Mississippi Worksite Raids Leave Hundreds of Children Stranded Without Parents and Raise Concerns About ICE Policy

Yesterday’s news of a series of worksite raids in Mississippi, resulting in the arrest of nearly 700 individuals is one of the largest operations of its kind in nearly a decade. Reports said with the arrests of parents and family members many children were left stranded when they arrived home from school. Educators and other volunteers in the communities around the food processing plants were left to devise emergency plans to shelter children with nowhere to go. This crisis was worsened by Immigration and Customs Enforcement (ICE) seemingly not adhering to their own guidelines to lessen impacts on children by notifying social service agencies in advance of worksite actions.

The following statement can be attributed to Olivia Golden, executive director of the Center for Law and Social Policy.

We are outraged that the Trump Administration continues to carry out heartless attacks against immigrant families, on a day that our country is in mourning after a weekend of violence and devastation.  Yesterday, those raids forced hundreds of Mississippi children to face what they feared most: coming home to an empty house and not knowing if they will ever see their mom or dad again. And it is especially reprehensible that these children had to live through this nightmare on their first day of school. Research tells us that children suffer long-term developmental harm to their health and well-being as a result of the trauma and instability caused by large-scale raids that separate them from parents and loved ones. Raids leave schools, child care centers, and other providers scrambling to deal with the aftermath of these man-made disasters, and the fear created extends far beyond the individuals and families impacted.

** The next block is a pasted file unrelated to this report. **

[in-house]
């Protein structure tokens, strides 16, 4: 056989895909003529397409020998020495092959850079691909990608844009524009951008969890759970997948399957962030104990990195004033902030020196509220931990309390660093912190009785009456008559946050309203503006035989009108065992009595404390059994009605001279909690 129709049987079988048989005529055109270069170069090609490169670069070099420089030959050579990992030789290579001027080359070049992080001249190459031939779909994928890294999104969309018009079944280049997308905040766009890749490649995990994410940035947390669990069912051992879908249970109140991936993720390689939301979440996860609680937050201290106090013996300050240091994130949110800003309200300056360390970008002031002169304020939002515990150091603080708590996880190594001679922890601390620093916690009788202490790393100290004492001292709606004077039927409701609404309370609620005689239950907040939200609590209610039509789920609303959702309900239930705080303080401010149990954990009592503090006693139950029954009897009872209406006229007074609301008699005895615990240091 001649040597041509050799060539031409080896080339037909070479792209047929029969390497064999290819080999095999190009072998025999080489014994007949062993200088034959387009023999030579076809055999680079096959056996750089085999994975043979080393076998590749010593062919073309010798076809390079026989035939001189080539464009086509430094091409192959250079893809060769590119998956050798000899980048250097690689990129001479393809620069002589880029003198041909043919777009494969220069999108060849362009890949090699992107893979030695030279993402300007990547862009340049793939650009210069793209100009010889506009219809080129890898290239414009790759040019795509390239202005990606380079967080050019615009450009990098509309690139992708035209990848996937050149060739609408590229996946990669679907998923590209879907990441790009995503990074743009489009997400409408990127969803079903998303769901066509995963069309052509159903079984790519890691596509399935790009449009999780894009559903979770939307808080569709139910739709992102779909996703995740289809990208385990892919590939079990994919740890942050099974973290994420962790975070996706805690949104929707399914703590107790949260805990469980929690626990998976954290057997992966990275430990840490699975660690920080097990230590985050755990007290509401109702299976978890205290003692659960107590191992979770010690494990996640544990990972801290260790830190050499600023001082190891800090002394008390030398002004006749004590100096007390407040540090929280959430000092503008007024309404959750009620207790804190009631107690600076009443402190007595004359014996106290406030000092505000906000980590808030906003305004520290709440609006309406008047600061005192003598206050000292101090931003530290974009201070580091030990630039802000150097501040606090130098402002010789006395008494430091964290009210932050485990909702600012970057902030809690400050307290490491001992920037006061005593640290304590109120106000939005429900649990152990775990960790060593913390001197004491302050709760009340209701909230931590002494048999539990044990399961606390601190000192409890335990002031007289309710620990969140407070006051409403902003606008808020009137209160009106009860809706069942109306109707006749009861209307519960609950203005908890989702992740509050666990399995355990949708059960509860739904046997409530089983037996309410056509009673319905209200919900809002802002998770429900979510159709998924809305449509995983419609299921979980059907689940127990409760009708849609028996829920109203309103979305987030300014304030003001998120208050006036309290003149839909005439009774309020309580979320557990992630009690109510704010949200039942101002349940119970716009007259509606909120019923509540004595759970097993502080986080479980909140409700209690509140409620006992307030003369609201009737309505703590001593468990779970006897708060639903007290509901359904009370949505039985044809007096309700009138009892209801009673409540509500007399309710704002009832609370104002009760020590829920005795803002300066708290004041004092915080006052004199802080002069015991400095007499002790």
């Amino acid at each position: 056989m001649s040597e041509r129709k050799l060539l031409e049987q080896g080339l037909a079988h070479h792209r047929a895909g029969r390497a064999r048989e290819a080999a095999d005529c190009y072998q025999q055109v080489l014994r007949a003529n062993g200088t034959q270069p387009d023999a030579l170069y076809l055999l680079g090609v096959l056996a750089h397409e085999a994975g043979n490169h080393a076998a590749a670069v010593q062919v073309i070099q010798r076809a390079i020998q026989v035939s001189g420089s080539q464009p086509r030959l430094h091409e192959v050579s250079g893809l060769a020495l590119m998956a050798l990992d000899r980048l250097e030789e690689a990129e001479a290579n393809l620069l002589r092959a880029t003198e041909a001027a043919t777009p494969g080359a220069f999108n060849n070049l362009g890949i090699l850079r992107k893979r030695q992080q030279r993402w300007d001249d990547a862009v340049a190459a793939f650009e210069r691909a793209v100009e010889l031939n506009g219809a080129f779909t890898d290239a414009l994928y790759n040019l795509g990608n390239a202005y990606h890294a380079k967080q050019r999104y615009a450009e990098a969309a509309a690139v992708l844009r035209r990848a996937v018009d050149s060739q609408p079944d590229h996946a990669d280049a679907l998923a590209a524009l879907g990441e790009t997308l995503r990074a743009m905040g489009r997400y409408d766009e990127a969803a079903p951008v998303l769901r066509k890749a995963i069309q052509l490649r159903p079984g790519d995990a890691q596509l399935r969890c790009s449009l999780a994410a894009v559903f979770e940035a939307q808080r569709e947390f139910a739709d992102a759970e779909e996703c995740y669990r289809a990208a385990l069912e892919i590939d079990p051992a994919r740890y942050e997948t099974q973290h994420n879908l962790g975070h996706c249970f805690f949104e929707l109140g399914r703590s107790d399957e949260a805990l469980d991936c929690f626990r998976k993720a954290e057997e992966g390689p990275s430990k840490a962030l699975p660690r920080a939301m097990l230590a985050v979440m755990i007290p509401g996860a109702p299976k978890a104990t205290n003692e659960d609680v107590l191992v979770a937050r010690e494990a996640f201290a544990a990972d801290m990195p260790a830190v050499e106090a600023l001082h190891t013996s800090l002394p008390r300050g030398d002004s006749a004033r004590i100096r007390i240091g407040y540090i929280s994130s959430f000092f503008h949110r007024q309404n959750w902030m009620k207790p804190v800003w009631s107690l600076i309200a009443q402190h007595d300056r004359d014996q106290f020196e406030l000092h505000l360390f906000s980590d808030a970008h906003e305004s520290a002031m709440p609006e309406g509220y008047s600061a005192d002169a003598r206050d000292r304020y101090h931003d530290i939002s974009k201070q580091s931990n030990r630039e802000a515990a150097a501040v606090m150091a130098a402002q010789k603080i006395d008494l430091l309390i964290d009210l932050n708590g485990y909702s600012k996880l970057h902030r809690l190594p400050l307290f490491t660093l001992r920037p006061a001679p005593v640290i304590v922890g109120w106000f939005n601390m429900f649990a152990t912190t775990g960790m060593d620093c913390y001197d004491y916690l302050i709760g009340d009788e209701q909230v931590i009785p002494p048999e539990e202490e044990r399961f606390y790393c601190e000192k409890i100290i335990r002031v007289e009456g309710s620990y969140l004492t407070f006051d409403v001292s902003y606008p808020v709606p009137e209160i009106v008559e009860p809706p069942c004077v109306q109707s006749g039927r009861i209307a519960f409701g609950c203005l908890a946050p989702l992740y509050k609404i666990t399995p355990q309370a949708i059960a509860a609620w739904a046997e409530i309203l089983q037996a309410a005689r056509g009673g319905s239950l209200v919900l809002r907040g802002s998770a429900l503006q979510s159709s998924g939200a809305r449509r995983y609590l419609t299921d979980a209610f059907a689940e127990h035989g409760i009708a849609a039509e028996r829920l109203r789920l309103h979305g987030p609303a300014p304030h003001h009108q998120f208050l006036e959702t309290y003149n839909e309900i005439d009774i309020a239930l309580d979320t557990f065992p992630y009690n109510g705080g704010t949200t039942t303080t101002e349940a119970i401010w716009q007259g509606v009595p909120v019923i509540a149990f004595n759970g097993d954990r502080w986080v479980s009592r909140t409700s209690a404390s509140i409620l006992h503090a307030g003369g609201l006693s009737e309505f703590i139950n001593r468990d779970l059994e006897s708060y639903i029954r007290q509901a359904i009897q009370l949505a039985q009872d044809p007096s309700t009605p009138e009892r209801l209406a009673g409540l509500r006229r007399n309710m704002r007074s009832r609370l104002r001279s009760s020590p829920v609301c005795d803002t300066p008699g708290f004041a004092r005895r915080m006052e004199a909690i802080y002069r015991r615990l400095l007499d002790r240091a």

We also are deeply troubled that ICE appears to no longer be fully implementing its own guidelines, which were created in 2007, under the Bush Administration, specifically to mitigate the harm of worksite raids on children and communities. These guidelines include timely release of certain vulnerable populations, including sole caretakers of minor children, and advance notification of worksite actions to local social service agencies. It is irresponsible and reckless to carry out such massive operations without taking every possible step to ensure that children are not unnecessarily terrorized and separated from their parents and that social service agencies are not carrying the burden of response alone.

We condemn these raids, which are part of the Trump Administration’s larger agenda of attacking immigrants, people of color, and children. We are committed to fighting back against these attacks, supporting those impacted, and documenting the harm of Trump’s immigration policies on our nation’s children.